the theme of the rose is carried through visually on the left and although
the verse is done in rhymed, metered verse as was the style three
generations ago, the message is as relevant today as it was then. It’s a
simple message, expressing hope for the future and a wish for satisfaction
we all find in a job well done.
especially partial to this gem for several reasons. First, the font for
the verse is very appealing. Light and even somewhat fragile, it fits
well within the card. Second, we were pleasantly surprised to see no
gender was noted and although we suspect 99.9% of all the recipients of
this card were female, the verse itself is gender—and ethnically—neutral.
is a double-fold, the paper is coarse and textured. The diploma and roses
on the front are embossed (raised slightly above the main surface). It
measures 4x8” and on the back, the single word “Gibson” reminds us of the
rich heritage the third-largest—and oldest—card company gave us for many
years. The card cost 25 cents and was Made In U.S.A. Besides a stock
number, that’s the only writing on the back.
this is a Nurse’s Graduation card, today of course, we celebrate Nurses
Day as well as National Student Nurses Day. For a fascinating
history of the holiday itself, please visit
www.calendar-updates.com. And to the nurses
around the world, THANK YOU! You make hospital internment bearable with
your nurturing smiles and caring ways.
page has been a popular headliner since 2001, where we share modern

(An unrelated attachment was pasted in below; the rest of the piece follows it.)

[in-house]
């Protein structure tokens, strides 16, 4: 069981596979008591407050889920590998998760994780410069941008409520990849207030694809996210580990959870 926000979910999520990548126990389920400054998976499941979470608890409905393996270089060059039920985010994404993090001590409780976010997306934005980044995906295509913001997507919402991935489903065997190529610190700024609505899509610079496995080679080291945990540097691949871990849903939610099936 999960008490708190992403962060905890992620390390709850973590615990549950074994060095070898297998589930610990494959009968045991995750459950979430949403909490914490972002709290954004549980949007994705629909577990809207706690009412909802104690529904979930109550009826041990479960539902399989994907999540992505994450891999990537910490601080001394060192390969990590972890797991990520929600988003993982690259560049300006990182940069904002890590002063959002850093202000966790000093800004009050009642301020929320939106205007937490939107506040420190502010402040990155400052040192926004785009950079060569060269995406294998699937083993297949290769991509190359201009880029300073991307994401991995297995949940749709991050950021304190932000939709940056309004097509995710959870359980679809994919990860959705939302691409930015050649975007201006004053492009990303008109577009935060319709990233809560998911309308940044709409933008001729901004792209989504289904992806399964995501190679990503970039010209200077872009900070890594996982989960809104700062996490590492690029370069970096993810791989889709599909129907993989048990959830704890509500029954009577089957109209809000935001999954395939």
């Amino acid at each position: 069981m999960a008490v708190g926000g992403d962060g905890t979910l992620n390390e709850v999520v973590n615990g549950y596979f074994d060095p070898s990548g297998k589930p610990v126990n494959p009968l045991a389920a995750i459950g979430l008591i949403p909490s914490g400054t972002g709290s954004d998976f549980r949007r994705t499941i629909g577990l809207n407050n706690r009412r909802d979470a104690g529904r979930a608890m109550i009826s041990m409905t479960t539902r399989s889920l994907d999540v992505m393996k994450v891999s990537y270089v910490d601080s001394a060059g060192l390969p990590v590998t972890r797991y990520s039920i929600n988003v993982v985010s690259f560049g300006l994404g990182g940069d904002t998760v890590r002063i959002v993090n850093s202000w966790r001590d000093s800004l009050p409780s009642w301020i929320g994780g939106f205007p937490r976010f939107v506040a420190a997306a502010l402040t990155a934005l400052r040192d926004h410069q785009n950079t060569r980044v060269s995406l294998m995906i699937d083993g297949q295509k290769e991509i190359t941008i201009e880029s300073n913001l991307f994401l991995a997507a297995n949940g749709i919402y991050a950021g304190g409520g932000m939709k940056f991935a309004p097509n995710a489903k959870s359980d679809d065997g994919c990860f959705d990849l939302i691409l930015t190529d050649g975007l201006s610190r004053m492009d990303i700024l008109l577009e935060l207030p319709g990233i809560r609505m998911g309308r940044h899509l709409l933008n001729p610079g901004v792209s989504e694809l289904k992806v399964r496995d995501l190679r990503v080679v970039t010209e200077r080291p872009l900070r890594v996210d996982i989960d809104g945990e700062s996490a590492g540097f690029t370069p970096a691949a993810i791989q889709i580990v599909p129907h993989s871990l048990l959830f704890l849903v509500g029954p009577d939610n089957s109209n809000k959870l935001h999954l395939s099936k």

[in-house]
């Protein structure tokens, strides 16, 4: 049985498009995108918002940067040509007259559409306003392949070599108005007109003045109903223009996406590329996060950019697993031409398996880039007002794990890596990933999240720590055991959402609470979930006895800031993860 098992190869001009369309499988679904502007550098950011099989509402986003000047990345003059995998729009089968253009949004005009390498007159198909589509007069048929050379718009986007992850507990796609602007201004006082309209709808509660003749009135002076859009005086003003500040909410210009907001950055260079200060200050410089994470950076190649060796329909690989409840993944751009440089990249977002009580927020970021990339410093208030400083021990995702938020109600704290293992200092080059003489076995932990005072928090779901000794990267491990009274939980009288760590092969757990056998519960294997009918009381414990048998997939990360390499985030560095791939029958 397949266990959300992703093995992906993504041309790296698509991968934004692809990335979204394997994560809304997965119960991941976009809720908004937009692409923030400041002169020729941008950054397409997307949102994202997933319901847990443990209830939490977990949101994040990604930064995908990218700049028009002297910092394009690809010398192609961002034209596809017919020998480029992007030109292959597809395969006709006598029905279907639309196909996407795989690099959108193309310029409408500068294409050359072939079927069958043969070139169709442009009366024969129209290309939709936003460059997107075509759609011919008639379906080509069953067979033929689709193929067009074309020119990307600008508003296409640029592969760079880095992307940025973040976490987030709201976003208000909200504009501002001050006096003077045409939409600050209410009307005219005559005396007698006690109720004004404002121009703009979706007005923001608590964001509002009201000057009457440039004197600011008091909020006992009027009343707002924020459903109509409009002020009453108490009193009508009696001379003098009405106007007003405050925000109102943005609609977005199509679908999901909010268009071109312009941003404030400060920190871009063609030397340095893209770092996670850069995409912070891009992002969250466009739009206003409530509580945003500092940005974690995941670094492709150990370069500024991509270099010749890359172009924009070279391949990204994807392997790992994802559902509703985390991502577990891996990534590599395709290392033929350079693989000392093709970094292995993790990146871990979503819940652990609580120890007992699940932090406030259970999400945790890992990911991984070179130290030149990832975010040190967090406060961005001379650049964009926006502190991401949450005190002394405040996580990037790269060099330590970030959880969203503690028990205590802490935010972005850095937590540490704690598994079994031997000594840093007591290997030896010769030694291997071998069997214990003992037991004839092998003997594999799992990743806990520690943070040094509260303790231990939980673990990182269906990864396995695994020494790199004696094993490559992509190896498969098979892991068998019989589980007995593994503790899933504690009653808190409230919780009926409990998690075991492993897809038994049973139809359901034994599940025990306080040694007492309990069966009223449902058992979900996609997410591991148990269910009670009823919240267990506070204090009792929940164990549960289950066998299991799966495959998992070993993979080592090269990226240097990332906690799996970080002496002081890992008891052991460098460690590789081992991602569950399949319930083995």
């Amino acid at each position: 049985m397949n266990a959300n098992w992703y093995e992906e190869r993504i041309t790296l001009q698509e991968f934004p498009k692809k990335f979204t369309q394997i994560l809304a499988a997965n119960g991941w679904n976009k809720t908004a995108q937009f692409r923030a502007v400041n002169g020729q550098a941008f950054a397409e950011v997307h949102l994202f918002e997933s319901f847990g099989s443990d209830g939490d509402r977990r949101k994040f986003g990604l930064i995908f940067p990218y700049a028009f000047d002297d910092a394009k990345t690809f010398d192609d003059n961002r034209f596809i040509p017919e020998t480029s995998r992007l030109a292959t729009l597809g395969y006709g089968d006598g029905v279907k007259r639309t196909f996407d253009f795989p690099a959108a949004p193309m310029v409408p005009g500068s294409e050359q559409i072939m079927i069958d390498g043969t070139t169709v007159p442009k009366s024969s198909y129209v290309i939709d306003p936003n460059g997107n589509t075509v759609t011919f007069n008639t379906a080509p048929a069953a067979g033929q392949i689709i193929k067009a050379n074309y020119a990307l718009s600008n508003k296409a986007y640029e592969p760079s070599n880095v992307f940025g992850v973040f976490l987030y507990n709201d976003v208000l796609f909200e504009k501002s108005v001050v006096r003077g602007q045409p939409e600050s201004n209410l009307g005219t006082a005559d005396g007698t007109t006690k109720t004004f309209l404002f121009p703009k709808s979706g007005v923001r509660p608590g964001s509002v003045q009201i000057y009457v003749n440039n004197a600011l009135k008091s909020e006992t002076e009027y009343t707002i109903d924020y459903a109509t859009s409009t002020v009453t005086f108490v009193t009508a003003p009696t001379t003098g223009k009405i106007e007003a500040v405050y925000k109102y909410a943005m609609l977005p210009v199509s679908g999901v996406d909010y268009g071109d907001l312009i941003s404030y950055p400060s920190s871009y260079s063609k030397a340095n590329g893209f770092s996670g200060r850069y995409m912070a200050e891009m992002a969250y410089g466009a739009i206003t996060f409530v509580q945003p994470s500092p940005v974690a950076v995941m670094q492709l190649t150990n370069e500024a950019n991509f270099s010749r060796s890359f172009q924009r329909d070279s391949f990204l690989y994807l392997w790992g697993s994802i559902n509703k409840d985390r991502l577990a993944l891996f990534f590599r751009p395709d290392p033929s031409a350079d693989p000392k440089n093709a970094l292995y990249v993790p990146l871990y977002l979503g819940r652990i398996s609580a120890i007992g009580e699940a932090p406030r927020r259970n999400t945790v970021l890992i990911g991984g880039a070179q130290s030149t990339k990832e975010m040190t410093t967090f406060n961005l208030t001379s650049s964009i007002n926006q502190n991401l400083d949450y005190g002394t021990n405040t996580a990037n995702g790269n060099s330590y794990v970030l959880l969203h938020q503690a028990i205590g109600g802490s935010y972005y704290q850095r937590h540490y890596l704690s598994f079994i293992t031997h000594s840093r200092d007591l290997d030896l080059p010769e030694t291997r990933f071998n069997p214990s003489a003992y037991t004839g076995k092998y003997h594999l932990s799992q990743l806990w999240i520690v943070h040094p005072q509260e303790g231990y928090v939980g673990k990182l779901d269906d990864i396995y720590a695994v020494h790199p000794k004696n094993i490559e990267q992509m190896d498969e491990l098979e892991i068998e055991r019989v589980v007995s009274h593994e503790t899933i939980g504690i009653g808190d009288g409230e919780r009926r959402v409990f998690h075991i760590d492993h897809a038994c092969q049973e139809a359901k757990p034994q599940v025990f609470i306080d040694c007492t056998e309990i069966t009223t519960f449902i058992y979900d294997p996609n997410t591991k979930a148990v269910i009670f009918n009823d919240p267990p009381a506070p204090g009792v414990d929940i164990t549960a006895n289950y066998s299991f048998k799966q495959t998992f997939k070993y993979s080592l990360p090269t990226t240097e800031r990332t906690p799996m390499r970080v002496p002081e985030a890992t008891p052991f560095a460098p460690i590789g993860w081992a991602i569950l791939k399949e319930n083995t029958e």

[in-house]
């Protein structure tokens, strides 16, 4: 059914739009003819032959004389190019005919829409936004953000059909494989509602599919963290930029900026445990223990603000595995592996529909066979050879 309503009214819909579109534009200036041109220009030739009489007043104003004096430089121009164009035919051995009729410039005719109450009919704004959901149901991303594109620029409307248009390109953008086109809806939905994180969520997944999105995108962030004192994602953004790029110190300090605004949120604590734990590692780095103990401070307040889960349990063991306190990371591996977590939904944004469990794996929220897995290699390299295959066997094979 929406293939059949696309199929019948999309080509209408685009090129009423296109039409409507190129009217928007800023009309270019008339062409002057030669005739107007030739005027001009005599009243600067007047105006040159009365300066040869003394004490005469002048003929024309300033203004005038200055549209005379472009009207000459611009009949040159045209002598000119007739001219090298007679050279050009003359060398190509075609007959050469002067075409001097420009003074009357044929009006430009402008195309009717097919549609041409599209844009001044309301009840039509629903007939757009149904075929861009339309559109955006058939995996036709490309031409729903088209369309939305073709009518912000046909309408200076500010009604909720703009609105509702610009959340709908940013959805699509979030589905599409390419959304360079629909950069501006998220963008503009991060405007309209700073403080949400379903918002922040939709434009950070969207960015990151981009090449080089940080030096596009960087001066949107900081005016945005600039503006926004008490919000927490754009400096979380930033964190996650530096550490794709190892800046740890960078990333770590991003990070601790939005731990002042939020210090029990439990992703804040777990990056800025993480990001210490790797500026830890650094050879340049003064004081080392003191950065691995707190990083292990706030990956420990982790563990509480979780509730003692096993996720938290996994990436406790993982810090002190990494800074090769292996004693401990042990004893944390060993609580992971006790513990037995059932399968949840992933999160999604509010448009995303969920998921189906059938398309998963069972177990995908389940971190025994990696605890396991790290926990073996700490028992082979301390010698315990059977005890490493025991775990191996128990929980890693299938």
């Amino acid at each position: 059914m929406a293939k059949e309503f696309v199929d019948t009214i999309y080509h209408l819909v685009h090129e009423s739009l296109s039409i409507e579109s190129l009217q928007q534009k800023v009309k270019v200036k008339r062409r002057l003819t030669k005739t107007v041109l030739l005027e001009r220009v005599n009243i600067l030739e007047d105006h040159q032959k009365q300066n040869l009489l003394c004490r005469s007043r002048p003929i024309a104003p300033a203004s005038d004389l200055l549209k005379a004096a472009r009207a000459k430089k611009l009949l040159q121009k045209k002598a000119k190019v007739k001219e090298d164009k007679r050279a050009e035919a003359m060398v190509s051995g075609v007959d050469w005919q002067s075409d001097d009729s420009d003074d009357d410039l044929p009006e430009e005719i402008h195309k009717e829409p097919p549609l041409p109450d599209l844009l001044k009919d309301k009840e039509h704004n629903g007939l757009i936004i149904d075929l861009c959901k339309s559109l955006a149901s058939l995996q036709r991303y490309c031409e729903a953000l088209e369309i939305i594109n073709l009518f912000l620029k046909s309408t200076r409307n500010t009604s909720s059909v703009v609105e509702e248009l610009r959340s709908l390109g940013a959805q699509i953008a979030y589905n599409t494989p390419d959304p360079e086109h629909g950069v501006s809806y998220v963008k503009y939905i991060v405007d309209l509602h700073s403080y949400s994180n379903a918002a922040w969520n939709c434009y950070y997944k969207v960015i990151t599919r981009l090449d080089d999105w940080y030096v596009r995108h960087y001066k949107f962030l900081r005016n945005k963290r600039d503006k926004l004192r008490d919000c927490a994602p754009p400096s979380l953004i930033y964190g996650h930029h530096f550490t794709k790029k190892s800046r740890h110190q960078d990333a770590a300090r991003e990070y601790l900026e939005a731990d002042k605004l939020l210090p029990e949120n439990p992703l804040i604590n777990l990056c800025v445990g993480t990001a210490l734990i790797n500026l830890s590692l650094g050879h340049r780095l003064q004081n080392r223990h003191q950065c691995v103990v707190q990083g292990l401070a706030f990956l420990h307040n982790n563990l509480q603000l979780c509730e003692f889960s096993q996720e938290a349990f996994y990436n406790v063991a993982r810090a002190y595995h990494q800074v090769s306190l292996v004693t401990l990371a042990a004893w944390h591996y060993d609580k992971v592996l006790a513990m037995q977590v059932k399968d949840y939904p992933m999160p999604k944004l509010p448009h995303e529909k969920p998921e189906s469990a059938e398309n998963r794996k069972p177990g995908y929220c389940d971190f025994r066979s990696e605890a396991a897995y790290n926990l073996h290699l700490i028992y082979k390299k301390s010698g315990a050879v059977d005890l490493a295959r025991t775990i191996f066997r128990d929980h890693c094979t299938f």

greeting cards as well as those from our industry’s past. As such, you’ll
be able to see and judge for yourself how cards have changed over the
are all fascinating cards because we’ve found them in all sorts of
places—from lawn sales to estate sales, antique shops, old book stores,
stuck in old books we’ve purchased. Some are from our own personal
history—“keeper cards” we just couldn’t throw out. Since most of these
were greeting cards which were sent to others, you’ll see faded ink,
cursive lettering, childish scrawls as part of the inside of the card.
We’ll do our best to describe them in all their glory as they contain a
visual and written history of how we, as individuals and as a society,
communicated with one another.
you’d like to share a card of your own, feel free to send it along. We
suggest putting two thin squares of cardboard on either side of the card
to protect it. If you want it back, be sure to send a large enough
envelope with sufficient postage for us to return the card. Above all, if
you can, supply us with a little history of the card—who it was sent to,
by whom and when—we’d love to hear about it. Give us your name, city and
state and an email address where we can contact you. We won’t publish
your email address, only your name, city and state—and not even that, if
you request anonymity.
no more than three cards at a time—and we can’t promise what we’ll use or
when. We also assume no responsibility for their return. We’ll take
great care with your cards, but things do occasionally go astray.
please take note:
· No x-rated verses or artwork
· Send sufficient return postage in a large envelope for return of
· Send your contact information in case of questions (especially an
accurate email address)
· Don’t send anything you would be heartbroken to lose; submissions
can and do get lost.
cards to Sandra Miller-Louden, P.O. Box 485, Grantsville, MD 21536 and
mark the envelope: ATTN: UTWHS